What does “natural wine” actually mean?
Jane Masters MW is Opimian’s Master of Wine
In recent years, you may well have noticed an increasing use of the term “natural wine”. But what does this term mean? Unfortunately, there is no standard definition and means different things to different winemakers. Rather it is a philosophy for minimal intervention in the vineyard and in the winery and has much in common with organic and biodynamic wine production.
There is also an overlap between natural and orange wines. These are made from white grapes fermented on grape skins in the same way as red wines are made – in other words, a winemaking technique. Many orange wines are made naturally but not all. By the way, the name refers to the resulting wine colour – there is not a sniff of an orange or any other citrus in sight!
I actively support working in keeping with nature, but I do take issue with some of the myths and communications around “natural wines”. When I was last in Australia five years ago, a group of Mornington Peninsula winemakers insisted that their wines simply “made themselves”. This is hogwash. Wines do not and cannot “make themselves”. Someone has to prune and tend to vine, if not they grow wild and rambling and produce lots of vegetation and very few grapes. Someone must decide when and how to pick the grapes and someone has to decide what fermentation vessels to use, how long to macerate on skins, when to bottle and many other winemaking decisions. Man plays a role in the production of any and all wines, albeit to a greater or lesser extent.
For any wine, the most important qualities for me are its flavour, structure and balance. There are good natural wines but just because a wine is “natural” doesn’t mean it tastes good. I am sad to say that more often than not natural wines I taste are faulty with dominating aromas of cheese, vegetal notes or brown apples often accompanied by a thin sour palate.
It takes skill to produce good natural wines with the best natural winemakers are those that understand the fundamentals of winemaking. However, I am afraid there are others for whom the concept of natural is more important than the quality of the wine they produce, use it as an excuse for taking a laissez-faire approach to winemaking or who are reacting to a consumer marketing trend rather than a being a true proponent.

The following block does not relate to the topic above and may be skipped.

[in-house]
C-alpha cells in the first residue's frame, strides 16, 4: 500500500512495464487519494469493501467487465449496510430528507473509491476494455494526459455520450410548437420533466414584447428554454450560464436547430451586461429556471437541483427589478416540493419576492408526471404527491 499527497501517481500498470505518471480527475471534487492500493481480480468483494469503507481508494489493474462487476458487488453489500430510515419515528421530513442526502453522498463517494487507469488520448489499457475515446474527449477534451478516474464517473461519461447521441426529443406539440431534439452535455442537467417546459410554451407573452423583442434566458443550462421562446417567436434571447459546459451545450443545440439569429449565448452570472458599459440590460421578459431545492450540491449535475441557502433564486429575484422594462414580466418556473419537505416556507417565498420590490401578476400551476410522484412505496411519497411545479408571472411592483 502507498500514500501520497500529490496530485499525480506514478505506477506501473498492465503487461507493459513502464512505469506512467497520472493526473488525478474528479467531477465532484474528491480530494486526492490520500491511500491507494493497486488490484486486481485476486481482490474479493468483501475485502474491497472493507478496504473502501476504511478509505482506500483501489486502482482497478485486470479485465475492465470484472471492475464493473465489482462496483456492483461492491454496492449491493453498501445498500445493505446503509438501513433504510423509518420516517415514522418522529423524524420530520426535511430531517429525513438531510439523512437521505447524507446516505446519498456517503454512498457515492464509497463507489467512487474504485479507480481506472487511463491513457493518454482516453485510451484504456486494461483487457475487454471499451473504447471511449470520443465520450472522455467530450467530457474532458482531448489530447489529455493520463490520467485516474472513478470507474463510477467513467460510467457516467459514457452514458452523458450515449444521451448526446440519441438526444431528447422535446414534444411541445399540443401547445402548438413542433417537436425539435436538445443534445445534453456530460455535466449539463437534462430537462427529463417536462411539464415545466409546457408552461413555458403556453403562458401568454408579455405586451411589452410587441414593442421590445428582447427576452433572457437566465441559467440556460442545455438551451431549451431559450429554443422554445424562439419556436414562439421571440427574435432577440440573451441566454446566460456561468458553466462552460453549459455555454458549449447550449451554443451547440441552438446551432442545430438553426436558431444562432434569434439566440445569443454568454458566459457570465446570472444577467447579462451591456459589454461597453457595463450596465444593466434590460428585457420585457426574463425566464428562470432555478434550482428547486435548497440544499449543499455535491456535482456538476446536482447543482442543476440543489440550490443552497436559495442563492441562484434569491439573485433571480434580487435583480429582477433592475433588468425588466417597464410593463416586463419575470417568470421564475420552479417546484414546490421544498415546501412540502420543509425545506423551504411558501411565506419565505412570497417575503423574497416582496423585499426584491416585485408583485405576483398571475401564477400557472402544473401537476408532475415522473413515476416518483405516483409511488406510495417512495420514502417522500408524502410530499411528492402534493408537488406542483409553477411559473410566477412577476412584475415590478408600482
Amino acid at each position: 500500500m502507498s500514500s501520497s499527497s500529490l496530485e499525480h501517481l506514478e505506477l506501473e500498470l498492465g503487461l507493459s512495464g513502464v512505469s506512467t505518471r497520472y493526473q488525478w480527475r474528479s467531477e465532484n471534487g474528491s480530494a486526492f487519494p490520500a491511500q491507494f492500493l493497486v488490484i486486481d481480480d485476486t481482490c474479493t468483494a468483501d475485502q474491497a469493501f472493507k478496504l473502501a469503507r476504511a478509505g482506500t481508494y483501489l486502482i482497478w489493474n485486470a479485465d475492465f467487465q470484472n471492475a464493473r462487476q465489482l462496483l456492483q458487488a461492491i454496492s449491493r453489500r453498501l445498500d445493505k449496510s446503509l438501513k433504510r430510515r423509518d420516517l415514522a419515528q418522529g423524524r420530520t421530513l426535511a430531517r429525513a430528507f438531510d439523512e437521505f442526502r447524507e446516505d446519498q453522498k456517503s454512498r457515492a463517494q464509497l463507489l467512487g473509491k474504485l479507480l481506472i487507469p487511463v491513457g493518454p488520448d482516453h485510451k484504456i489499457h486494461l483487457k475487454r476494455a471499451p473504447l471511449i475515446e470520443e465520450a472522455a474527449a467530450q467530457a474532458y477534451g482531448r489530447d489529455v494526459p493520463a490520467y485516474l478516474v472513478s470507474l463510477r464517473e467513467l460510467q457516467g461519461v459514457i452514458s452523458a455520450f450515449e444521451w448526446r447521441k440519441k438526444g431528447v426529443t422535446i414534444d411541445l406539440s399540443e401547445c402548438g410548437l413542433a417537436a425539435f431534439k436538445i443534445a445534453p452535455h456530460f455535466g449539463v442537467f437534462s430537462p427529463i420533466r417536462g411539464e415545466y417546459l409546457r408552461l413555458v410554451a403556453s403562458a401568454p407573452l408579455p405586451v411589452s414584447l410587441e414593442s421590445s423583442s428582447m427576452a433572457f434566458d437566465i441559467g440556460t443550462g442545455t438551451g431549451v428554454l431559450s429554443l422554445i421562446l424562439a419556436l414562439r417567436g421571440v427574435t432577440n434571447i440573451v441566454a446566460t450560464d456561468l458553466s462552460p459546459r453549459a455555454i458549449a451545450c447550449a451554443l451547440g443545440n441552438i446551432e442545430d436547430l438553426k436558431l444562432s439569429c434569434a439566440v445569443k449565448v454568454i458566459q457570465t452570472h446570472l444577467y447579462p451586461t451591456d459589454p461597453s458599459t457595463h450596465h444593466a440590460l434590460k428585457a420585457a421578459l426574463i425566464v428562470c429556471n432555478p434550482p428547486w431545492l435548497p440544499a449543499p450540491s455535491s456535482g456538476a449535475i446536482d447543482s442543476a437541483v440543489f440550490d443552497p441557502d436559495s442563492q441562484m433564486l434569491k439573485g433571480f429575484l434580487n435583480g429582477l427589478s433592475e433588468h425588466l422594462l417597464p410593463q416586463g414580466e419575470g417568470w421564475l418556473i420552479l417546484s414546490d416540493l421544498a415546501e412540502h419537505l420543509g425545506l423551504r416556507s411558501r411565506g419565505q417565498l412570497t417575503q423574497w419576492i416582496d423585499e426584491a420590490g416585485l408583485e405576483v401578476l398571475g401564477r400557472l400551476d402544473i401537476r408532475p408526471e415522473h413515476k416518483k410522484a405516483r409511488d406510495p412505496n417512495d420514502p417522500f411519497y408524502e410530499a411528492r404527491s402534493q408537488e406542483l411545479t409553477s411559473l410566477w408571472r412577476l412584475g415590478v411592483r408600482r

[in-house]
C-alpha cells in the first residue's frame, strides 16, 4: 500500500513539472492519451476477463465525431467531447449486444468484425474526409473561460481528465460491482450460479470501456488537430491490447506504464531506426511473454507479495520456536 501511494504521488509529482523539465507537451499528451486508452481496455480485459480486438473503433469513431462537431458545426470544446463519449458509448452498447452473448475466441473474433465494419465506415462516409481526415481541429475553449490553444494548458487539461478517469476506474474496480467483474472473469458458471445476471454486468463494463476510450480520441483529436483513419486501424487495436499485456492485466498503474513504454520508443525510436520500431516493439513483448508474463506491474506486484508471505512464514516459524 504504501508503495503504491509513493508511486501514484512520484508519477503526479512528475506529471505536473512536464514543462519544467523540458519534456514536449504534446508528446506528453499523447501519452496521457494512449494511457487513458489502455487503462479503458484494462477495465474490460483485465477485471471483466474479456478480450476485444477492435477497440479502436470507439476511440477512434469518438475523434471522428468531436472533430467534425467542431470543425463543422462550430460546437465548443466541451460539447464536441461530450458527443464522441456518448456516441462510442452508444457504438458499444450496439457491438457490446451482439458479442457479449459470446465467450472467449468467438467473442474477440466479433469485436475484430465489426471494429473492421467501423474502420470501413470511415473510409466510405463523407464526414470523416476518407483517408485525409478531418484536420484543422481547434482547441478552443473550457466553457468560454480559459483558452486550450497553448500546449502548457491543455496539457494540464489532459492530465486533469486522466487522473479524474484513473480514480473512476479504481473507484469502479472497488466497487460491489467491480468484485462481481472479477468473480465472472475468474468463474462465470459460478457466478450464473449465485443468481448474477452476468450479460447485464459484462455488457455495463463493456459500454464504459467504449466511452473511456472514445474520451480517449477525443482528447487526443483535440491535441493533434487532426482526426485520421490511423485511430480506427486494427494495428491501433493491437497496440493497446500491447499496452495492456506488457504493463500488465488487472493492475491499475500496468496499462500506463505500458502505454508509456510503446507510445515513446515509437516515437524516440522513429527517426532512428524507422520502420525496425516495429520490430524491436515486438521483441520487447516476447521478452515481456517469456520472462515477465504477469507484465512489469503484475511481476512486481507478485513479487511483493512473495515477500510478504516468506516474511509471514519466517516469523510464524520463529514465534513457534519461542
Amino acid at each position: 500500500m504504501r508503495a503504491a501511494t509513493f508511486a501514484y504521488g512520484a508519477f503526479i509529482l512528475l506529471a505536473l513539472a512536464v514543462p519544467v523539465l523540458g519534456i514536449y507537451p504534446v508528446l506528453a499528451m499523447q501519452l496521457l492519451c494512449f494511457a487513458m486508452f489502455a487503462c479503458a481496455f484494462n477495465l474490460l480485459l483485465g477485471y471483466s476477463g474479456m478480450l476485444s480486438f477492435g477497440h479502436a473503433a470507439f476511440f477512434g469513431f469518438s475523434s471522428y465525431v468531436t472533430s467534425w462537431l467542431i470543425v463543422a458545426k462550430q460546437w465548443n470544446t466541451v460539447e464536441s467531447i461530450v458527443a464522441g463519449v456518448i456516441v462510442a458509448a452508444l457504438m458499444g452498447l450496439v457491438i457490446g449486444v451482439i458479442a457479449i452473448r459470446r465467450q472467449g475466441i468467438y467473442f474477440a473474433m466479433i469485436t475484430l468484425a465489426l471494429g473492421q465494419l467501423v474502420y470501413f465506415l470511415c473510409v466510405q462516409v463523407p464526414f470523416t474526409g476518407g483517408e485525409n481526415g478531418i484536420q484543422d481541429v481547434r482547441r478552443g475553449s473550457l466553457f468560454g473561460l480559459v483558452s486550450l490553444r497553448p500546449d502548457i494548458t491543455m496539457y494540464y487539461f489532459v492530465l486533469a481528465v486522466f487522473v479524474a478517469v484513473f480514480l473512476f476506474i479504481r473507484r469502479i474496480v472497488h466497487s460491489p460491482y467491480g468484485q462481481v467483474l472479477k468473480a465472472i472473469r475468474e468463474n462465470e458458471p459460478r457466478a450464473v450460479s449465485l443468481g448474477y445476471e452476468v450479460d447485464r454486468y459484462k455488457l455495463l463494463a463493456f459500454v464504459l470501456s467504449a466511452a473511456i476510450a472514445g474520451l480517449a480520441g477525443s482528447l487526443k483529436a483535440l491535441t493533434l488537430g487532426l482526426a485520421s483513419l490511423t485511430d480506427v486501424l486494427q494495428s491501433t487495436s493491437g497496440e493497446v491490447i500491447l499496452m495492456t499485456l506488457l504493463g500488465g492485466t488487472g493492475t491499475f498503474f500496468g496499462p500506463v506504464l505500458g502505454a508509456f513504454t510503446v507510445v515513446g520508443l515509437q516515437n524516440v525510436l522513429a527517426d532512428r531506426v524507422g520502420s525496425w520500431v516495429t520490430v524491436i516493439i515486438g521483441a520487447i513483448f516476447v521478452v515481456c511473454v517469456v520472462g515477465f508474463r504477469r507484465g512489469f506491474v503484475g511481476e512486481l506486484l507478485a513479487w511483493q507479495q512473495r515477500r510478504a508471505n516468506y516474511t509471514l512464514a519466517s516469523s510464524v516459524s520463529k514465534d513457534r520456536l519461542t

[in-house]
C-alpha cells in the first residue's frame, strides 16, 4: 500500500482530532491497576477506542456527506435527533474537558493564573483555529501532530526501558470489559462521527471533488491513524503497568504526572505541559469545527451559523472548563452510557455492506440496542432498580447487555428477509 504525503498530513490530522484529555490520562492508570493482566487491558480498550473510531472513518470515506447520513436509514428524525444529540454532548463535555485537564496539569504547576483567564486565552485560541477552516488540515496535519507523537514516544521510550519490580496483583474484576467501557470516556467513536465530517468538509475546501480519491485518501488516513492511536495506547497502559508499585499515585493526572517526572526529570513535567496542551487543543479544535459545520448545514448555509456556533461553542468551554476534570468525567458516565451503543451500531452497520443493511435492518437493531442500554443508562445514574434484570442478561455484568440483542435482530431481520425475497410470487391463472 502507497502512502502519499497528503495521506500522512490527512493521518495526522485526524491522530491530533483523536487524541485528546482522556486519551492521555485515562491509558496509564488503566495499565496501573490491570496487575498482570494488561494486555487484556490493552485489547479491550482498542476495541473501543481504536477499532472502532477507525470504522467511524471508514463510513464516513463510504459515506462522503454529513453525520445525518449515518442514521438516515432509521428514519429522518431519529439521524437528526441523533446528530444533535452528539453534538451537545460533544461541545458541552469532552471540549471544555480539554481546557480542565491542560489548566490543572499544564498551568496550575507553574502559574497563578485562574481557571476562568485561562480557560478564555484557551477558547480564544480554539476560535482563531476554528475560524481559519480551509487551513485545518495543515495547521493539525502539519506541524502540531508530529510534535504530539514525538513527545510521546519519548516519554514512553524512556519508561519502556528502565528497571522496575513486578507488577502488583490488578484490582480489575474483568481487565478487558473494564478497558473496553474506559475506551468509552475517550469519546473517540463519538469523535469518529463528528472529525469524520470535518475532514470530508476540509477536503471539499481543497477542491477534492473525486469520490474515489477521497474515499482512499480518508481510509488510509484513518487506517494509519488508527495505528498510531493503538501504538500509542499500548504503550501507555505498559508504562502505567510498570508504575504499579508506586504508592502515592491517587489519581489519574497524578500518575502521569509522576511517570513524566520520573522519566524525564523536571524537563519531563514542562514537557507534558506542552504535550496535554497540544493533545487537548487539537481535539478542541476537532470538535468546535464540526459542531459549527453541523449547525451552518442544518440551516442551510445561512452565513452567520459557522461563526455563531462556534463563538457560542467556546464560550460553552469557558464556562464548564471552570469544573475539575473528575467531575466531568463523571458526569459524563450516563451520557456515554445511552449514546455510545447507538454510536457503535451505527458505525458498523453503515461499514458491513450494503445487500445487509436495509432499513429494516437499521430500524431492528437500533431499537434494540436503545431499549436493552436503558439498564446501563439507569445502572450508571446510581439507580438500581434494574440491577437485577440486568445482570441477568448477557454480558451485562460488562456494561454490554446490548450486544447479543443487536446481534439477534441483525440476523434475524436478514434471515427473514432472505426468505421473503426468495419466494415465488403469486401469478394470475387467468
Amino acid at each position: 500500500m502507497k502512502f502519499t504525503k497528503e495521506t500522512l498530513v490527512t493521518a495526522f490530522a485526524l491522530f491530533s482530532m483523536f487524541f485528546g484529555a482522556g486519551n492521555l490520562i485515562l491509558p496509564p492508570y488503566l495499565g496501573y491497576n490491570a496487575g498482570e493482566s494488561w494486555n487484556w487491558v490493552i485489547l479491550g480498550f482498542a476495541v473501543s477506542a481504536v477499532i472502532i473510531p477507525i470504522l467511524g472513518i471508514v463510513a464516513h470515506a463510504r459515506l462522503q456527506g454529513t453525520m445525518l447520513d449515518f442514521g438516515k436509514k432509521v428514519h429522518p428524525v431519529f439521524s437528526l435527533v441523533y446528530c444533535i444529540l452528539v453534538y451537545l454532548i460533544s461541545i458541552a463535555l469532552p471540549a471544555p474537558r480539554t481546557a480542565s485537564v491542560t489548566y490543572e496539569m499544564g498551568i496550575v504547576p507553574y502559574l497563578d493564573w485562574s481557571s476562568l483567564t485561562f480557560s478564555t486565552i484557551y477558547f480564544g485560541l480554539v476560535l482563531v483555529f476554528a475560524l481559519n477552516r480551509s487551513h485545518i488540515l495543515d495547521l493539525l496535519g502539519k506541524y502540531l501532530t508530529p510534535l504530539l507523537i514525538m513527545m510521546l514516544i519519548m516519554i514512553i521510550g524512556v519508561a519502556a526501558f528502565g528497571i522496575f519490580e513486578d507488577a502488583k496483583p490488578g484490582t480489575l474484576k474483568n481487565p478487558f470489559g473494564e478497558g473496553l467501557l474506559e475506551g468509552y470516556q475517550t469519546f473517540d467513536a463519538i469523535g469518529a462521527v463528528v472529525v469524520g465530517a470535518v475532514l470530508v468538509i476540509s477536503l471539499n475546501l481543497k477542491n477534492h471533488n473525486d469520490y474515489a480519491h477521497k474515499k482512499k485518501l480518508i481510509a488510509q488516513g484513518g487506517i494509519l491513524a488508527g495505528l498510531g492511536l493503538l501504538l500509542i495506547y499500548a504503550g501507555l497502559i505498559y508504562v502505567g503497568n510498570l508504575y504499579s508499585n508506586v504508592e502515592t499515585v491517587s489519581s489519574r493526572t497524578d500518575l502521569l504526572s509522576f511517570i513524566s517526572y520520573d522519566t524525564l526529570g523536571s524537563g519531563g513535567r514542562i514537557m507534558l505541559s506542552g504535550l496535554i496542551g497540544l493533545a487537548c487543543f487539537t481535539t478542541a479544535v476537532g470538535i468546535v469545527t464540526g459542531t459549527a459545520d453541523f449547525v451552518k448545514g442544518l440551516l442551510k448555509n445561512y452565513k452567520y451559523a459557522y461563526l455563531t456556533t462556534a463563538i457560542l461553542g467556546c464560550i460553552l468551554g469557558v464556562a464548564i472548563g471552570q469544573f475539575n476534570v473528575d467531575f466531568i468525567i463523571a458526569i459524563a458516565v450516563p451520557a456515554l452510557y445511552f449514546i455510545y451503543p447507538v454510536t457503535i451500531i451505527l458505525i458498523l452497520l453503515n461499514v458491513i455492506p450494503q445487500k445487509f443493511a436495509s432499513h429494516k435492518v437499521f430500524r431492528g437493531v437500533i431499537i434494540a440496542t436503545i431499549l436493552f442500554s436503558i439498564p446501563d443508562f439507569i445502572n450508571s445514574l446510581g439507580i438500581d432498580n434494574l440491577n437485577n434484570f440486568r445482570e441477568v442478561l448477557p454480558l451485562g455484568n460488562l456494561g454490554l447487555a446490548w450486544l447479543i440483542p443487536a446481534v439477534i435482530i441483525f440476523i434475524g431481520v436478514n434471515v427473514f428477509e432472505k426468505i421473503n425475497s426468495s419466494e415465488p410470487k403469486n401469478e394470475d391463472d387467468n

I suspect there is a perception that natural wines are better for us. But is this really the case? Wines do not contain large amounts of “nasties” – the most important one being alcohol (and if you overdo it there are consequences). Wines contain hundreds of flavour compounds produced by yeast during fermentation. Commercial yeasts are selected to ensure a smooth fermentation and enhanced flavours. Natural wines are fermented by native yeasts so the winemaker has no control and these can produce higher levels of biogenic amines such as tyrosine, histamine (although levels are still lower than certain cheeses, dried meats and pickles). True, organic and natural wines have lower levels of added sulphites but gone are the days of belts and braces sulphur additions. Sulphites protect wine against oxidation and microbial spoilage ensuring it arrives in our glass in tip top condition. Natural wines are not filtered or fined appearing cloudy and contain higher levels of microbes and proteins making them less stable in bottle hence prone to off flavours.
Minimizing our impact on the environment is important. Natural winemakers often use organically or biodynamically grown grapes and encourage biodiversity in the vineyard. But organic viticulture in regions with high humidity can be more harmful to the environment than conventional viticulture due to the amount of organic copper treatments required which can lead to soil toxicity. Increased numbers of spray treatments increase the amount of diesel used by tractors, hence carbon emissions and can lead to soil compaction. So once again it’s not clear cut.
I love the ideal of natural wine, but when evaluating any wine I take the same rigorous approach. An allowance is not and should not be made because a wine is “natural”. Having said that, I am pleased to say that there are some delicious examples. Indeed, in this Cellar Offering, Alvaro Espinosa at Antiyal is one of the most gifted biodynamic winemakers, Jean-Charles Villard is making some textured natural Orange wines from Semillon and Pinot Gris and there is a 2020 natural Cabernet Sauvignon produced by Roberto Echeverría.